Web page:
HYNDBURN is set to get three new NHS dentists under plans to tackle the spiralling crisis in the borough.
The Hyndburn and Ribble Valley Primary Care Trust has won funding from the Department of Health to bring in three extra dentists to the area by the beginning of October.
Health officials hope that the trio, who will be employed by the PCT, will be based in Accrington town centre and cater for up to 6,000 residents.
It is just one of the measures being considered by the PCT as it tries to fill the gap in dental health-care provision. There are currently no NHS practices in Hyndburn that are taking on new patients.
As a result, residents who are not already registered with a dentist are being forced to travel out of the area for treatment on the NHS - or pay to go private.
Dr Gary Whittle, consultant in dental public health for East Lancashire, said that a total of £350,000 had been allocated to fund the extra dentists. The money would also be put towards employing a dental nurse and reception staff, as well as towards building and equipment costs.
He said: "The success of this bid means that new money is going to be invested to support and encourage NHS dentistry in the area. The PCT is one of three in East Lancashire that are working together to develop NHS dental provision."
"In particular, we have established an East Lancashire-wide Dental Modernisation Board which has been working on an action plan to resolve the problems that patients and dentists themselves have highlighted."
A summit meeting between East Lancashire dentists and health officials is due to be held next week, during which possible solutions to the crisis will be discussed in more detail.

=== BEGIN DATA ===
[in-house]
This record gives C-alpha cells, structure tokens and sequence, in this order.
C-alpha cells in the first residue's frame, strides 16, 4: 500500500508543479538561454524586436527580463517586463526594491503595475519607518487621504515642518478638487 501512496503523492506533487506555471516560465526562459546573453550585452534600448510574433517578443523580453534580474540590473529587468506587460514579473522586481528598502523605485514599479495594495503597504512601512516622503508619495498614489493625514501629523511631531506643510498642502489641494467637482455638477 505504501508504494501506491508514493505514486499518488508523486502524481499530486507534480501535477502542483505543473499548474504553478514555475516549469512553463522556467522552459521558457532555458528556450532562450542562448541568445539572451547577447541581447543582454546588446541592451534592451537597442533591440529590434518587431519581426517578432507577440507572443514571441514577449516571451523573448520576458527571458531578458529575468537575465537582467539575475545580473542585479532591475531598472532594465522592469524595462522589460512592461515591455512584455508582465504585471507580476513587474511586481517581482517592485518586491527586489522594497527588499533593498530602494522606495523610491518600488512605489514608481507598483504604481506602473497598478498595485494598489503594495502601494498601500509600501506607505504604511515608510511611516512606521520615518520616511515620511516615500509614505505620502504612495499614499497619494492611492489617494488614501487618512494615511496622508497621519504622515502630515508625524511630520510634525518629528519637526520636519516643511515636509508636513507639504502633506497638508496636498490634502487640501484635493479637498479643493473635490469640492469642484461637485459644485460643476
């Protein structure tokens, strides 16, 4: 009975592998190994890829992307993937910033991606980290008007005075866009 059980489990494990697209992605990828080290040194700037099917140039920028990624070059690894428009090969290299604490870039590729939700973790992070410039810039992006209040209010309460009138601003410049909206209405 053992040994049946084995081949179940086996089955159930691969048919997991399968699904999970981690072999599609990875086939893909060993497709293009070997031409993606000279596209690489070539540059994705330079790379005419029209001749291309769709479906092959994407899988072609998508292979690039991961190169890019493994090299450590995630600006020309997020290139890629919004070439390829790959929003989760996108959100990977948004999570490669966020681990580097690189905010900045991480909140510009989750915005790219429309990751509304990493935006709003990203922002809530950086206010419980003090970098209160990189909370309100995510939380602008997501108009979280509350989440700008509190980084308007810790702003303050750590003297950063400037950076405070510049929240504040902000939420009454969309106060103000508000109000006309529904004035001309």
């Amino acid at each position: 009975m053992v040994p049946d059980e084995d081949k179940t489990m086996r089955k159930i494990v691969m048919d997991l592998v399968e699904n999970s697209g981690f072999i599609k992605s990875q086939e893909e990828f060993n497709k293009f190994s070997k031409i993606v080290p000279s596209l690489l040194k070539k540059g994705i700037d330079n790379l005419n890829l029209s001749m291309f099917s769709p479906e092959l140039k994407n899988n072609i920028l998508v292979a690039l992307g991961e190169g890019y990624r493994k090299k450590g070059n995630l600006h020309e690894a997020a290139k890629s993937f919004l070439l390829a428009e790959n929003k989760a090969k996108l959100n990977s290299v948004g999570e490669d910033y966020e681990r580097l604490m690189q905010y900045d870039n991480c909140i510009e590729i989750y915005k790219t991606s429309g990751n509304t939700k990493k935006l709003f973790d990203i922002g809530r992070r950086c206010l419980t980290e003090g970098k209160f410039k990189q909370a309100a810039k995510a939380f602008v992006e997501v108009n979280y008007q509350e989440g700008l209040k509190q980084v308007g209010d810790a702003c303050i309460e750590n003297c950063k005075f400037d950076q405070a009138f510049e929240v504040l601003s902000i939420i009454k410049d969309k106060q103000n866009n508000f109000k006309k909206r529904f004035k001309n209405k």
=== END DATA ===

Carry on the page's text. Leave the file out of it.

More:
Plans include using an extra £133,000, which the PCT is due to receive from the Cumbria and Lancashire Strategic Health Authority, towards improving access to NHS dentists, renovating existing practices and buying specialist equipment.
A further option could be to take on final-year dental students from the University of Liverpool for teaching placements at surgeries across the region. This is set to be piloted in Blackburn and Burnley but may be extended to Accrington if it proves successful.
Dr Whittle said: "Patients requiring NHS dental services in the Hyndburn and Ribble Valley area can be reassured that we have listened to their concerns and are responding with some practical and innovative solutions."
"The funding is just one piece of the jigsaw that we are putting in place to ensure that NHS dentistry flourishes in the area."
Health minister Rosie Winterton is also set to visit the region to discuss what can be done, following a meeting with Hyndburn MP Greg Pope.
Mr Pope, who has also had meetings with PCT chief executive Mark Wilkin-son, said that the problem was down to NHS contracts in general not being attractive enough to privately-employed dentists, and it would require a long-term solution.
But he welcomed the news about the extra dentists and congratulated the PCT for its efforts.
He said: "It is brilliant news and I am sure that the many people who have written to me about this will be delighted to see this improvement. The PCT is doing a great job and it is a huge step in the right direction, although we will probably need more than this."
"I get more complaints about the problems with finding an NHS dentist than almost anything else."
"I have every sympathy with the people who come to see me about it."
"We need to look imaginatively at what kind of dental service the NHS can provide in the short-term."